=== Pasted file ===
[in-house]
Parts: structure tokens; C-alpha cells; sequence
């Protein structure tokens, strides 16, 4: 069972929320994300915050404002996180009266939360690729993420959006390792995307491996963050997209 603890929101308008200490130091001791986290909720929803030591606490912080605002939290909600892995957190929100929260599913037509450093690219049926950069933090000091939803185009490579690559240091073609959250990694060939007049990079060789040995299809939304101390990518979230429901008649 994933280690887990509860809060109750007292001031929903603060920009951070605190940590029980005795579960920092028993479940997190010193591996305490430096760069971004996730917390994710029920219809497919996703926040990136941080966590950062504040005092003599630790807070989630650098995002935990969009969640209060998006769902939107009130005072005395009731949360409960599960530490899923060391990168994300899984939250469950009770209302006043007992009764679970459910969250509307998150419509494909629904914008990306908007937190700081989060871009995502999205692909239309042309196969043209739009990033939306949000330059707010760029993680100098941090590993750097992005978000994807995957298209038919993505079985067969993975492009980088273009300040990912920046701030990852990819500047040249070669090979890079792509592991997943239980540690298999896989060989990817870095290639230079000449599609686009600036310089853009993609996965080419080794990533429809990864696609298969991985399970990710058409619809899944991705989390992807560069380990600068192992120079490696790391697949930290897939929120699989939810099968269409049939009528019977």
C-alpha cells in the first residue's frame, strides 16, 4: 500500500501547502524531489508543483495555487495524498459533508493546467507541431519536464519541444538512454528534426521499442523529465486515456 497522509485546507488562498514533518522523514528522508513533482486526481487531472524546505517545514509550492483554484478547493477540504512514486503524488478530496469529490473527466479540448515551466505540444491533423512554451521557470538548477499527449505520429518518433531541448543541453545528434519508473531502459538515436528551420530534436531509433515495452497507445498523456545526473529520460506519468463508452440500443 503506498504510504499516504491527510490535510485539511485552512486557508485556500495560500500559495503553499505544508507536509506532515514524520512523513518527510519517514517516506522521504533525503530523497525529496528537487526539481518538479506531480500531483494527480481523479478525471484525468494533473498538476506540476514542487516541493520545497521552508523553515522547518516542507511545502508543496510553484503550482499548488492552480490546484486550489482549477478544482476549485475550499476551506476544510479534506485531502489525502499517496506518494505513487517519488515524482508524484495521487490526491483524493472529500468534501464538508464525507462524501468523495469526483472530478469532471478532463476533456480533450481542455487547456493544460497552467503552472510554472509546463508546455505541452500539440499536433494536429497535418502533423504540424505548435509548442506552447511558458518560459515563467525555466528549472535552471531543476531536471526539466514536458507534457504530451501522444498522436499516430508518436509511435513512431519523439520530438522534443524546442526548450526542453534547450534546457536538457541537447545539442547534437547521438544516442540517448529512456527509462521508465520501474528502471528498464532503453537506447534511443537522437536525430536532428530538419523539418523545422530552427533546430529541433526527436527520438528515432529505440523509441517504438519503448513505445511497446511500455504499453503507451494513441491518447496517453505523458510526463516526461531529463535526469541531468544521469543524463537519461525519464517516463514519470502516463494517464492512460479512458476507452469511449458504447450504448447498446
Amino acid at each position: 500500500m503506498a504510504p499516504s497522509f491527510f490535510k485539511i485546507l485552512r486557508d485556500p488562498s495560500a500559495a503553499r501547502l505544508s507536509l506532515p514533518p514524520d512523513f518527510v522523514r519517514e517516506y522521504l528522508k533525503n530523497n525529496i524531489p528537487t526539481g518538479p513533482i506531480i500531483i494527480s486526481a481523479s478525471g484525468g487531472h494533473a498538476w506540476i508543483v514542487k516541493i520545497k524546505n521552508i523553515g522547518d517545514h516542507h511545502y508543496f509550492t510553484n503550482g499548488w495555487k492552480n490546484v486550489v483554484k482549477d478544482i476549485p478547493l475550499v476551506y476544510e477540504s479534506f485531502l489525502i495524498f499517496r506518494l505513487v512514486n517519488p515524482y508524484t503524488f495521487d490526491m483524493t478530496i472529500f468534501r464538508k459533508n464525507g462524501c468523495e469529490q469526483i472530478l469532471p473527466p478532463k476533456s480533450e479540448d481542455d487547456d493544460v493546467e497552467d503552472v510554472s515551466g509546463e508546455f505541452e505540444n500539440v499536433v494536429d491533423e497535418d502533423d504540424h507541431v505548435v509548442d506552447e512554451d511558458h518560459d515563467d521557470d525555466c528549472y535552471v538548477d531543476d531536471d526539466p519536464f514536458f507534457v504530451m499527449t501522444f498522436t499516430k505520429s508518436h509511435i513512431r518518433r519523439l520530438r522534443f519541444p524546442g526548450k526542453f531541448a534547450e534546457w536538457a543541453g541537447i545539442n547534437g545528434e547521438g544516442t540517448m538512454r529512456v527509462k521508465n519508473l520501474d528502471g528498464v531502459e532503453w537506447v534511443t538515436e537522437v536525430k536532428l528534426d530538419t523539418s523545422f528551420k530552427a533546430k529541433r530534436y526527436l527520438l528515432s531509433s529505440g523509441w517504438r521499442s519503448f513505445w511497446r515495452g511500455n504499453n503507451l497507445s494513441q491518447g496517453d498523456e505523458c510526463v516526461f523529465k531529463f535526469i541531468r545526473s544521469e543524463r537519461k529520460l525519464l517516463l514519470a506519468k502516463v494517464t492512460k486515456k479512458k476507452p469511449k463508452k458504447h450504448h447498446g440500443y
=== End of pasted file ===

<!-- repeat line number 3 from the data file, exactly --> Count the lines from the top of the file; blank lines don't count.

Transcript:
């Protein structure tokens, strides 16, 4: 069972929320994300915050404002996180009266939360690729993420959006390792995307491996963050997209 603890929101308008200490130091001791986290909720929803030591606490912080605002939290909600892995957190929100929260599913037509450093690219049926950069933090000091939803185009490579690559240091073609959250990694060939007049990079060789040995299809939304101390990518979230429901008649 994933280690887990509860809060109750007292001031929903603060920009951070605190940590029980005795579960920092028993479940997190010193591996305490430096760069971004996730917390994710029920219809497919996703926040990136941080966590950062504040005092003599630790807070989630650098995002935990969009969640209060998006769902939107009130005072005395009731949360409960599960530490899923060391990168994300899984939250469950009770209302006043007992009764679970459910969250509307998150419509494909629904914008990306908007937190700081989060871009995502999205692909239309042309196969043209739009990033939306949000330059707010760029993680100098941090590993750097992005978000994807995957298209038919993505079985067969993975492009980088273009300040990912920046701030990852990819500047040249070669090979890079792509592991997943239980540690298999896989060989990817870095290639230079000449599609686009600036310089853009993609996965080419080794990533429809990864696609298969991985399970990710058409619809899944991705989390992807560069380990600068192992120079490696790391697949930290897939929120699989939810099968269409049939009528019977």